The UW School of Medicine is unusual in that it addresses the needs of multiple states, and its educational program links classes, clerkships, teachers and students throughout the five-state region of Washington, Wyoming, Alaska, Montana and Idaho — otherwise known as WWAMI. The region includes six classroom teaching sites at six outstanding universities, hundreds of medical training sites and thousands of people.
Viewed one way, a major, five-state curriculum renewal — with a goal to update and standardize classes throughout the region — could be an enormous challenge.
“We heard it over and over,” says Michael Ryan, M.D., Res. ’89, Chief Res. ’90, associate dean for curriculum. “People told us we couldn’t do this curriculum in the region.” Ryan and his collaborators, including Suzanne Allen and Marjorie Wenrich, MPH, chief of staff for UW Medicine, disagreed.
“We used WWAMI as the reason to do curriculum renewal,” says Ryan. “It’s why we’re successful — because we have so much talent throughout the five-state region. Why not use everyone’s brainpower and energy to build the world’s best curriculum?”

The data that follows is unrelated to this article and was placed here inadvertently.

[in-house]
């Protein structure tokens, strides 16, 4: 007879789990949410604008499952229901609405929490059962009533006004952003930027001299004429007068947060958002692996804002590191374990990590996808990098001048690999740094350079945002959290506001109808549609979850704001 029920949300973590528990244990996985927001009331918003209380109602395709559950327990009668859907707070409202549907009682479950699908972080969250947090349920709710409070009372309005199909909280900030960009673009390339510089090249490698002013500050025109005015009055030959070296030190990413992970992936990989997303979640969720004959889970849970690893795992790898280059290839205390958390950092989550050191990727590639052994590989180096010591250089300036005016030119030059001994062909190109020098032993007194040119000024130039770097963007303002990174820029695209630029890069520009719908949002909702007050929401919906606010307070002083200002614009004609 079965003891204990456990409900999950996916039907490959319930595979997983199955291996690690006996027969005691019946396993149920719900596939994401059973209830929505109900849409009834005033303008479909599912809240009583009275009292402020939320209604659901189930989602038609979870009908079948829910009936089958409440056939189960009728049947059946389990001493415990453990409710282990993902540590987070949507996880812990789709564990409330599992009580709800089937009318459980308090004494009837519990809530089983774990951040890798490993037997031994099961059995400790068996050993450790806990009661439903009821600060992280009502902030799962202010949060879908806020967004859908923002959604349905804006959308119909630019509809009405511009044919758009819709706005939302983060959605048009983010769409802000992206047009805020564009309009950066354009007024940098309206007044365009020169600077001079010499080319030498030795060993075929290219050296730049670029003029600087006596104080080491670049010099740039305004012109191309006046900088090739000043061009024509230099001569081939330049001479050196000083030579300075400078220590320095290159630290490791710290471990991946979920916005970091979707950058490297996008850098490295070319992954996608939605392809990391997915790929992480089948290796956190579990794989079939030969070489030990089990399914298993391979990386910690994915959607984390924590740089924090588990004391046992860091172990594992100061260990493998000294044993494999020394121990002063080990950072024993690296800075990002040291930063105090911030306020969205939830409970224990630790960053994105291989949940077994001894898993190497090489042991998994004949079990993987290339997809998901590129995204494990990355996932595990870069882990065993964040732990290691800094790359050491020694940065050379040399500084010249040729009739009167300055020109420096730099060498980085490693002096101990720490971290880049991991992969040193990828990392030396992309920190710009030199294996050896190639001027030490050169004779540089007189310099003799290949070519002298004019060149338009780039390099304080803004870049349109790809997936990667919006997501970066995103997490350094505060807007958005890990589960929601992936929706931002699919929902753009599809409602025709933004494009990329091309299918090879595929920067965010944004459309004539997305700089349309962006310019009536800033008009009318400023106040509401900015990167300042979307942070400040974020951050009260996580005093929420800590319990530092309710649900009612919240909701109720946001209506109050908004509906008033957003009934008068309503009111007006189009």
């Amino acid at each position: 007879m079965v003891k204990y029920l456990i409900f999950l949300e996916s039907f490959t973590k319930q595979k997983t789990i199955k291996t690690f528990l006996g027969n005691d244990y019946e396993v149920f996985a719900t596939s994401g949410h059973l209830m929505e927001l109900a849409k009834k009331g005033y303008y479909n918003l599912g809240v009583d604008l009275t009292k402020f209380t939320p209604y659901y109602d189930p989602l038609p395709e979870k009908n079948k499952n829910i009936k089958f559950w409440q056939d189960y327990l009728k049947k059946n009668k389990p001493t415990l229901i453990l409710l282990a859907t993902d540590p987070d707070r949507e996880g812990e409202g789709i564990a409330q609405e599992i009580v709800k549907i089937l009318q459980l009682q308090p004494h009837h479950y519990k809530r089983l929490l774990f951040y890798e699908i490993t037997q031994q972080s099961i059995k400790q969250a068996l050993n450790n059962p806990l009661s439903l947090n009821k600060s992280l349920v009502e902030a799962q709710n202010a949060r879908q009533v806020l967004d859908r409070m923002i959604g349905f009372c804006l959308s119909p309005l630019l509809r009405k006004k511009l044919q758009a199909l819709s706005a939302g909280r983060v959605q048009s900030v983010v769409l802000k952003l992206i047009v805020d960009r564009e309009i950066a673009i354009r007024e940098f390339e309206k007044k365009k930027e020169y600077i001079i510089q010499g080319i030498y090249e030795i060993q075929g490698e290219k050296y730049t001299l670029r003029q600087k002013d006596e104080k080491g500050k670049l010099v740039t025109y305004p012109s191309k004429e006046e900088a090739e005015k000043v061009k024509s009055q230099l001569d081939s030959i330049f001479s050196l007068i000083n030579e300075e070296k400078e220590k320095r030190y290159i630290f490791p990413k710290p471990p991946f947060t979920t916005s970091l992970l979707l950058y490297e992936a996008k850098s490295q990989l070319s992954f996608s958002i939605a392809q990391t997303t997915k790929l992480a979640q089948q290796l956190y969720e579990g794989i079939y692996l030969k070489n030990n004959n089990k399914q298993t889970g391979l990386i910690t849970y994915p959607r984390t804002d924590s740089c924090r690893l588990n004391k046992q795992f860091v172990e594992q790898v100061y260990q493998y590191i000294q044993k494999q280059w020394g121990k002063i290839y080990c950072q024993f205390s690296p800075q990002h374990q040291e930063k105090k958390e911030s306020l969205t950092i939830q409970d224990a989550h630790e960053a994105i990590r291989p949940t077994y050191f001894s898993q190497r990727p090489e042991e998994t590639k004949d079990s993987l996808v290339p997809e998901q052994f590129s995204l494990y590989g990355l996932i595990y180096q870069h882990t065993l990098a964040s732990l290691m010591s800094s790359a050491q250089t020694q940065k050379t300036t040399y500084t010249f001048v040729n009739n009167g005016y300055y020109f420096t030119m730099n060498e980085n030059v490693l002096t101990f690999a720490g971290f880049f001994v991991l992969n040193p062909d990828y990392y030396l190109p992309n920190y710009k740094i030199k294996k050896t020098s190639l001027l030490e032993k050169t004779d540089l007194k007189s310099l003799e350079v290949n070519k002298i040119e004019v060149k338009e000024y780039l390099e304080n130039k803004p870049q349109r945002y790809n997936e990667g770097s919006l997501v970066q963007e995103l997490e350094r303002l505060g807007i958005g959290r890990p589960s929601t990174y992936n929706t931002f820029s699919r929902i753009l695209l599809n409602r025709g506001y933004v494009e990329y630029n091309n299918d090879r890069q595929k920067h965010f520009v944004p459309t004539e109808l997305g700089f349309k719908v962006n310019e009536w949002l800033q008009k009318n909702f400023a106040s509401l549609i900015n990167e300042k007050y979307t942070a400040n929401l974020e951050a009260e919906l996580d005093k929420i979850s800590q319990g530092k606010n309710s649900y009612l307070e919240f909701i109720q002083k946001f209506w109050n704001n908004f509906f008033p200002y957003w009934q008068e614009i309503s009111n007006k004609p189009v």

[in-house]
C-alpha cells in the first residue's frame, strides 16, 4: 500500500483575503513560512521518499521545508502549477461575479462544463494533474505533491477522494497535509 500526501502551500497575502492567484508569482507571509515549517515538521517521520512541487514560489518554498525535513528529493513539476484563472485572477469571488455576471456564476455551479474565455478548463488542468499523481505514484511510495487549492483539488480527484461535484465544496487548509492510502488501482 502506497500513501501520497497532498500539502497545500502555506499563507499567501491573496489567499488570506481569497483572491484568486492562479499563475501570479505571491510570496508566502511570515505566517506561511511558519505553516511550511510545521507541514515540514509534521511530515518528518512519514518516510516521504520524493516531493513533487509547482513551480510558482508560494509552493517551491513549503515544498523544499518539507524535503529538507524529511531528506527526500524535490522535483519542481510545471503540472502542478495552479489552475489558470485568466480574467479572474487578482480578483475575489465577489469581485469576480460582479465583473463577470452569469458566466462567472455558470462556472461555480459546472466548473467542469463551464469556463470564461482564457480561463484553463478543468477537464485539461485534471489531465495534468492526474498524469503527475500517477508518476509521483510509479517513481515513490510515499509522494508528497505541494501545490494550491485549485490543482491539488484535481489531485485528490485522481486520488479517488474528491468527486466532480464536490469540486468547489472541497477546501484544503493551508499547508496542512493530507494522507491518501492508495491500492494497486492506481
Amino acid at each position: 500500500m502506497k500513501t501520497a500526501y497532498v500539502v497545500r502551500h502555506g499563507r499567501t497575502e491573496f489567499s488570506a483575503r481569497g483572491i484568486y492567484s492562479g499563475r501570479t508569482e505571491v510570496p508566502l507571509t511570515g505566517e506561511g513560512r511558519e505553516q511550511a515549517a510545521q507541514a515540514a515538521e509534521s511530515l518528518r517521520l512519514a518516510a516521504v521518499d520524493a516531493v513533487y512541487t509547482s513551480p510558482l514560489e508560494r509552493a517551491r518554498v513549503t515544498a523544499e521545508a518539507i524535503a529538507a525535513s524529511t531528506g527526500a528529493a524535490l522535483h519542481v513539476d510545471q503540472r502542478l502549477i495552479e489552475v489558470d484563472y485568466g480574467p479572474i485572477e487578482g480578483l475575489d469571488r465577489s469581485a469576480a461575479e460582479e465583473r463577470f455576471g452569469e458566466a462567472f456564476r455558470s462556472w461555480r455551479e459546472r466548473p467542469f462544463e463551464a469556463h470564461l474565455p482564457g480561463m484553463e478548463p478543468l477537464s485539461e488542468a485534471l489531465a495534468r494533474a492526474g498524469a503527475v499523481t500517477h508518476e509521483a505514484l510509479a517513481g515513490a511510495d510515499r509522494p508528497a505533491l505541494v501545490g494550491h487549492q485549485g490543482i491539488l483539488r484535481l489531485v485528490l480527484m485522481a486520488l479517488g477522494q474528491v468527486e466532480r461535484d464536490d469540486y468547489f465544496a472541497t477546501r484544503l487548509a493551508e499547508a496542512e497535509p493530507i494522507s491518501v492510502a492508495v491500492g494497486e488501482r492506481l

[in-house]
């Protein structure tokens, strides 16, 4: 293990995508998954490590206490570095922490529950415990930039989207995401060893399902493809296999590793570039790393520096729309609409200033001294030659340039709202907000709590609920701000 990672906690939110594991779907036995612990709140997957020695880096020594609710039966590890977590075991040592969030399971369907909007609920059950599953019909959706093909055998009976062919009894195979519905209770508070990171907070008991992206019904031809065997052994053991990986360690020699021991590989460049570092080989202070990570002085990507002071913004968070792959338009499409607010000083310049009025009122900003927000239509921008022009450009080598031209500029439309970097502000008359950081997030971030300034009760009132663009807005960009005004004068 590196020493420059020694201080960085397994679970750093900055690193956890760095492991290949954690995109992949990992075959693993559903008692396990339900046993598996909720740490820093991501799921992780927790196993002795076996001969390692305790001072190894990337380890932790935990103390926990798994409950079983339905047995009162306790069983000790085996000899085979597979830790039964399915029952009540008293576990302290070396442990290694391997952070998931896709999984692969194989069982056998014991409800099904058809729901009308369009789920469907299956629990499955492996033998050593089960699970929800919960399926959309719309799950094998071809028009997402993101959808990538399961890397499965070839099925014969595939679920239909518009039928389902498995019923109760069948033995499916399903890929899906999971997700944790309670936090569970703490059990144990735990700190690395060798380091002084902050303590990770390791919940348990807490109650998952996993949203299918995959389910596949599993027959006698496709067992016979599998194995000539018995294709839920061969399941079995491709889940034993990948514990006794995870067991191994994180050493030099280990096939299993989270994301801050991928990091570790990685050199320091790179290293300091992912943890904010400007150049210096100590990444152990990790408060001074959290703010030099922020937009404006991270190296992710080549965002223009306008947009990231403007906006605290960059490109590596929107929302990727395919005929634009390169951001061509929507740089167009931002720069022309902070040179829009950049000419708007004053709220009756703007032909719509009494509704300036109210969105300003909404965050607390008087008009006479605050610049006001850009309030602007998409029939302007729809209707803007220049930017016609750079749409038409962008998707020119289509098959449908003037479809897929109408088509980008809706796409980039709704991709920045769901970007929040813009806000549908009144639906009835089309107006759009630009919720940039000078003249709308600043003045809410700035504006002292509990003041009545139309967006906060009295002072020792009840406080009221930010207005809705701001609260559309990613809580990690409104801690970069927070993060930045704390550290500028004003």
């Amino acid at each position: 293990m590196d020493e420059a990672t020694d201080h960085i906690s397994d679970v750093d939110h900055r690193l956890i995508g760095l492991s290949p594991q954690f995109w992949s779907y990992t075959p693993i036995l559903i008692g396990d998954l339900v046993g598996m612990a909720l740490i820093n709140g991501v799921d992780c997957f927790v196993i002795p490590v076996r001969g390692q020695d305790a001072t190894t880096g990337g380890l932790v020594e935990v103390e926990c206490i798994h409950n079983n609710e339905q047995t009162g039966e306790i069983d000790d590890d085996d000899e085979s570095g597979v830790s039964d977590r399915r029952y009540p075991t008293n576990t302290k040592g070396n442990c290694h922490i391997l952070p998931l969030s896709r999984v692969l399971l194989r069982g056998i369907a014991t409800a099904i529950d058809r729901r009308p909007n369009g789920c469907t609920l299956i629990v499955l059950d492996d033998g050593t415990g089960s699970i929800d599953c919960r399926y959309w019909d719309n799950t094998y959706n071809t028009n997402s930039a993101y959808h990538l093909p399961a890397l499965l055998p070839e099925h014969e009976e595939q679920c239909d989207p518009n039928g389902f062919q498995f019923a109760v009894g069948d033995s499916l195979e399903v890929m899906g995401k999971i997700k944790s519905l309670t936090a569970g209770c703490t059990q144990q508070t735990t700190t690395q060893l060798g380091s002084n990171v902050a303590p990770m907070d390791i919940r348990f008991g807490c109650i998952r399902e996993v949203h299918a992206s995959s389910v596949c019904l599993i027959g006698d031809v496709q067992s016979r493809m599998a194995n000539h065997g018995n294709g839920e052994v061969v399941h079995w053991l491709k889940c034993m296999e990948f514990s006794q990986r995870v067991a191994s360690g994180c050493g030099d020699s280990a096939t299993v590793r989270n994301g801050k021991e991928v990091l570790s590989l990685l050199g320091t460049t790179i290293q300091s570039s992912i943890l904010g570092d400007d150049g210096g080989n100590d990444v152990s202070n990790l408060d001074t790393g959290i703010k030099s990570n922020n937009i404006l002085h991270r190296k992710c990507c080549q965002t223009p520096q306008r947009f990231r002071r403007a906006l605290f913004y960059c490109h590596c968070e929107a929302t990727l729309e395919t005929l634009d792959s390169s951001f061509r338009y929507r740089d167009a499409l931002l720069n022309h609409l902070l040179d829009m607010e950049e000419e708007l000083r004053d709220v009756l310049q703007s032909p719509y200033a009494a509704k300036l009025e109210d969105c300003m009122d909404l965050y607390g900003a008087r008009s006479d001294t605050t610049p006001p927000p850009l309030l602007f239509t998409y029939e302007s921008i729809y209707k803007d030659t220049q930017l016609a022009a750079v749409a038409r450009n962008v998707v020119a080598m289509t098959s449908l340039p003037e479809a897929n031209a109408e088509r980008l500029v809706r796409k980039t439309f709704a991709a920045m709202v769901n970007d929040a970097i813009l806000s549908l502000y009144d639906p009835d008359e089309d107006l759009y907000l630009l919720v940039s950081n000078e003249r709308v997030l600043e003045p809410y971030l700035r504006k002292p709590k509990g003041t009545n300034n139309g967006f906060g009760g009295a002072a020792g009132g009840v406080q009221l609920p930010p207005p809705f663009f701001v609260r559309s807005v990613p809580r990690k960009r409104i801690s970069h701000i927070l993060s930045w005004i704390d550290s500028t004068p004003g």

The seed for curriculum renewal was planted during the School’s last national accreditation — a yearlong process of self-study accompanied by a site visit. The accreditation went well, and the School received the maximum accreditation term. At the same time, many medical schools nationwide were starting to respond to rapid advances in medical knowledge, technology and a new understanding regarding the value of active, integrated, lifelong learning.
“Medicine is changing rapidly, and we need to be prepared to change with it,” says Paul G. Ramsey, M.D., CEO, UW Medicine, and dean of the UW School of Medicine. After the accreditation was completed, he brought key leaders together to consider employing continuous curriculum improvement and assessment, rather than the usual pattern of examining a curriculum every 15 or 20 years.
The idea resonated with Allen, Ryan and other leaders, who initiated a curriculum renewal process focused on continuous improvement. Starting in 2010 — 100 years after the Flexner report — they met with people throughout the region, listening to and speaking with students, teachers and staff about curriculum successes and potential improvements. Paramount throughout their deliberations was the UW School of Medicine’s goal: educating doctors from the region for the region.
“I couldn’t be more pleased with the results,” says Ramsey. “Having the region come together to embrace a new idea so readily — one designed to produce even better, more adaptable doctors — is a new high in our WWAMI collaboration.”